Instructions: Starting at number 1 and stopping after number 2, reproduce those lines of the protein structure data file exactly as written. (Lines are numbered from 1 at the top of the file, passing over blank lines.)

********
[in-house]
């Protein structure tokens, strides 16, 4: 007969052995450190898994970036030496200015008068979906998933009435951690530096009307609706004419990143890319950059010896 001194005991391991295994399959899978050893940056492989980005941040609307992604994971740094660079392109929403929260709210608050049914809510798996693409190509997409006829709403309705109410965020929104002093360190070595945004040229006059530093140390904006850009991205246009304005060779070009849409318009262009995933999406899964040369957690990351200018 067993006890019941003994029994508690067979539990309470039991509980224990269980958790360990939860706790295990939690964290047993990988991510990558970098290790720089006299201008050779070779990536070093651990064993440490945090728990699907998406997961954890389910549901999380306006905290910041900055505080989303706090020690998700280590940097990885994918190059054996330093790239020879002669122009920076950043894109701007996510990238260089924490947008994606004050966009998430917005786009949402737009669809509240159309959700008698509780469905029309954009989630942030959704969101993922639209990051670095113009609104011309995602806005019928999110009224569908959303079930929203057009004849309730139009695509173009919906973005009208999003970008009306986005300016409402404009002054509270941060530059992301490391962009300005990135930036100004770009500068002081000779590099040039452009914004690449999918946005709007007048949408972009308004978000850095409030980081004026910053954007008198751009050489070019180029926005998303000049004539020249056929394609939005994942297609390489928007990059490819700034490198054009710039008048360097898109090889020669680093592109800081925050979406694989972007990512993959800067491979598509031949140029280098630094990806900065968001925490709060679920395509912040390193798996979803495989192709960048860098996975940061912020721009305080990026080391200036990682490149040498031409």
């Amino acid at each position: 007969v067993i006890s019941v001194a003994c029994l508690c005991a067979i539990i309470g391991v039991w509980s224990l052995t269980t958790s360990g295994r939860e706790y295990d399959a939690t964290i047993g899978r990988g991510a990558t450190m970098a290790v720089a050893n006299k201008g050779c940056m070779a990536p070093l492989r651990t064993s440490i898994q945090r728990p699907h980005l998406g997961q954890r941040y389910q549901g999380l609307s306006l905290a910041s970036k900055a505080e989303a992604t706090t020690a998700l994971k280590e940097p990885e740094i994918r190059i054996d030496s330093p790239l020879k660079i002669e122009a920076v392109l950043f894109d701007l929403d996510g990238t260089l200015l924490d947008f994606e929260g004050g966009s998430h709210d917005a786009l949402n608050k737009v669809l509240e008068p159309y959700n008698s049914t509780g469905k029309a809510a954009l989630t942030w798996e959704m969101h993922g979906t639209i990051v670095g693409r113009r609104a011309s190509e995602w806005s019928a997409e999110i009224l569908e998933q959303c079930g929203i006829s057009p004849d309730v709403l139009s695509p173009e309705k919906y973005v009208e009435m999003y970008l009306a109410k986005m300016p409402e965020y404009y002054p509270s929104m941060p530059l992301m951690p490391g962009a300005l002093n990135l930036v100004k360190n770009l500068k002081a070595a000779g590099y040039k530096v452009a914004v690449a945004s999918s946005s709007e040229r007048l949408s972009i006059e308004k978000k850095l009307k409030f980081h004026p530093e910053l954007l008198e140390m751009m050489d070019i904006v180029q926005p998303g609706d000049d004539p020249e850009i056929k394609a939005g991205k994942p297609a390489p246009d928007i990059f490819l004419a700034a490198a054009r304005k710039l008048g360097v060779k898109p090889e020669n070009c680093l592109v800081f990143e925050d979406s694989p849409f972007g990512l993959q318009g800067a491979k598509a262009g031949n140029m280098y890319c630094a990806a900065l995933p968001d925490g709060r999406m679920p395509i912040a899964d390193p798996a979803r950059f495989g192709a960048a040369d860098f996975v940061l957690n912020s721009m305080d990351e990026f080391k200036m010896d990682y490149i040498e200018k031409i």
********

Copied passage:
[in-house]
């Protein structure tokens, strides 16, 4: 007969052995450190898994970036030496200015008068979906998933009435951690530096009307609706004419990143890319950059010896 001194005991391991295994399959899978050893940056492989980005941040609307992604994971740094660079392109929403929260709210608050049914809510798996693409190509997409006829709403309705109410965020929104002093360190070595945004040229006059530093140390904006850009991205246009304005060779070009849409318009262009995933999406899964040369957690990351200018 067993006890019941003994029994508690067979539990309470039991509980224990269980958790360990939860706790295990939690964290047993990988991510990558970098290790720089006299201008050779070779990536070093651990064993440490945090728990699907998406997961954890389910549901999380306006905290910041900055505080989303706090020690998700280590940097990885994918190059054996330093790239020879002669122009920076950043894109701007996510990238260089924490947008994606004050966009998430917005786009949402737009669809509240159309959700008698509780469905029309954009989630942030959704969101993922639209990051670095113009609104011309995602806005019928999110009224569908959303079930929203057009004849309730139009695509173009919906973005009208999003970008009306986005300016409402404009002054509270941060530059992301490391962009300005990135930036100004770009500068002081000779590099040039452009914004690449999918946005709007007048949408972009308004978000850095409030980081004026910053954007008198751009050489070019180029926005998303000049004539020249056929394609939005994942297609390489928007990059490819700034490198054009710039008048360097898109090889020669680093592109800081925050979406694989972007990512993959800067491979598509031949140029280098630094990806900065968001925490709060679920395509912040390193798996979803495989192709960048860098996975940061912020721009305080990026080391200036990682490149040498031409």